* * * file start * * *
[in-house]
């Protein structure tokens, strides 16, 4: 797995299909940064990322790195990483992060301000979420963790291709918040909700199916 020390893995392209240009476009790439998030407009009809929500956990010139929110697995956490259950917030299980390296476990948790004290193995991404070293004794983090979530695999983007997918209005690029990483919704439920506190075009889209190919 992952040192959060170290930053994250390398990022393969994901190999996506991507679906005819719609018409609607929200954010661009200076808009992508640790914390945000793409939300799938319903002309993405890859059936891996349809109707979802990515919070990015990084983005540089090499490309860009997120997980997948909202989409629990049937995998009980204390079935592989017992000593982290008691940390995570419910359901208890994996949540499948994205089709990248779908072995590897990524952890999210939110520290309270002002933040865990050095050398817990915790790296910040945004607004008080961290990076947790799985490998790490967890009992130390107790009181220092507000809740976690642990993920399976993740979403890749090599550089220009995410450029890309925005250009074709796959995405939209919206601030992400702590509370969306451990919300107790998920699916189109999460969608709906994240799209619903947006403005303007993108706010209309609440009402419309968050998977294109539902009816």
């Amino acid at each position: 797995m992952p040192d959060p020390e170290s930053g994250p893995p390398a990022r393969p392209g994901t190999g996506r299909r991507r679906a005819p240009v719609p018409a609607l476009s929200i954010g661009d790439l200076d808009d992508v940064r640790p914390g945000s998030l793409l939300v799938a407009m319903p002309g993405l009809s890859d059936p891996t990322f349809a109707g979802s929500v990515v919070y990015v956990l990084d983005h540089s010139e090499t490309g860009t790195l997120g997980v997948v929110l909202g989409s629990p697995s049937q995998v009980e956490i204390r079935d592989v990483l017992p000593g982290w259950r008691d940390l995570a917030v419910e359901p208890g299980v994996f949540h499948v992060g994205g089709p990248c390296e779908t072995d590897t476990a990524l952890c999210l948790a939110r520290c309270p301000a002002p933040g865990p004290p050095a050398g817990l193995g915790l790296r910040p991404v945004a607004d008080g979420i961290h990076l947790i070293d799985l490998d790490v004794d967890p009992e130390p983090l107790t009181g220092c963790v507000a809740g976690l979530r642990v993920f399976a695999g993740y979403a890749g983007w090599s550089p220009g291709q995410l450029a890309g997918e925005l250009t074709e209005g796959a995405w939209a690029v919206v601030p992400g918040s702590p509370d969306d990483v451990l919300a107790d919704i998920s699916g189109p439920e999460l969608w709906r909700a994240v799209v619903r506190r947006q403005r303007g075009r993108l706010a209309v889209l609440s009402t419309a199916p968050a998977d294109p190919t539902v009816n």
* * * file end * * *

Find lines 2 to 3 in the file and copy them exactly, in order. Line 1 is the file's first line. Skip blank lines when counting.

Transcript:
């Protein structure tokens, strides 16, 4: 797995299909940064990322790195990483992060301000979420963790291709918040909700199916 020390893995392209240009476009790439998030407009009809929500956990010139929110697995956490259950917030299980390296476990948790004290193995991404070293004794983090979530695999983007997918209005690029990483919704439920506190075009889209190919 992952040192959060170290930053994250390398990022393969994901190999996506991507679906005819719609018409609607929200954010661009200076808009992508640790914390945000793409939300799938319903002309993405890859059936891996349809109707979802990515919070990015990084983005540089090499490309860009997120997980997948909202989409629990049937995998009980204390079935592989017992000593982290008691940390995570419910359901208890994996949540499948994205089709990248779908072995590897990524952890999210939110520290309270002002933040865990050095050398817990915790790296910040945004607004008080961290990076947790799985490998790490967890009992130390107790009181220092507000809740976690642990993920399976993740979403890749090599550089220009995410450029890309925005250009074709796959995405939209919206601030992400702590509370969306451990919300107790998920699916189109999460969608709906994240799209619903947006403005303007993108706010209309609440009402419309968050998977294109539902009816």
């Amino acid at each position: 797995m992952p040192d959060p020390e170290s930053g994250p893995p390398a990022r393969p392209g994901t190999g996506r299909r991507r679906a005819p240009v719609p018409a609607l476009s929200i954010g661009d790439l200076d808009d992508v940064r640790p914390g945000s998030l793409l939300v799938a407009m319903p002309g993405l009809s890859d059936p891996t990322f349809a109707g979802s929500v990515v919070y990015v956990l990084d983005h540089s010139e090499t490309g860009t790195l997120g997980v997948v929110l909202g989409s629990p697995s049937q995998v009980e956490i204390r079935d592989v990483l017992p000593g982290w259950r008691d940390l995570a917030v419910e359901p208890g299980v994996f949540h499948v992060g994205g089709p990248c390296e779908t072995d590897t476990a990524l952890c999210l948790a939110r520290c309270p301000a002002p933040g865990p004290p050095a050398g817990l193995g915790l790296r910040p991404v945004a607004d008080g979420i961290h990076l947790i070293d799985l490998d790490v004794d967890p009992e130390p983090l107790t009181g220092c963790v507000a809740g976690l979530r642990v993920f399976a695999g993740y979403a890749g983007w090599s550089p220009g291709q995410l450029a890309g997918e925005l250009t074709e209005g796959a995405w939209a690029v919206v601030p992400g918040s702590p509370d969306d990483v451990l919300a107790d919704i998920s699916g189109p439920e999460l969608w709906r909700a994240v799209v619903r506190r947006q403005r303007g075009r993108l706010a209309v889209l609440s009402t419309a199916p968050a998977d294109p190919t539902v009816n």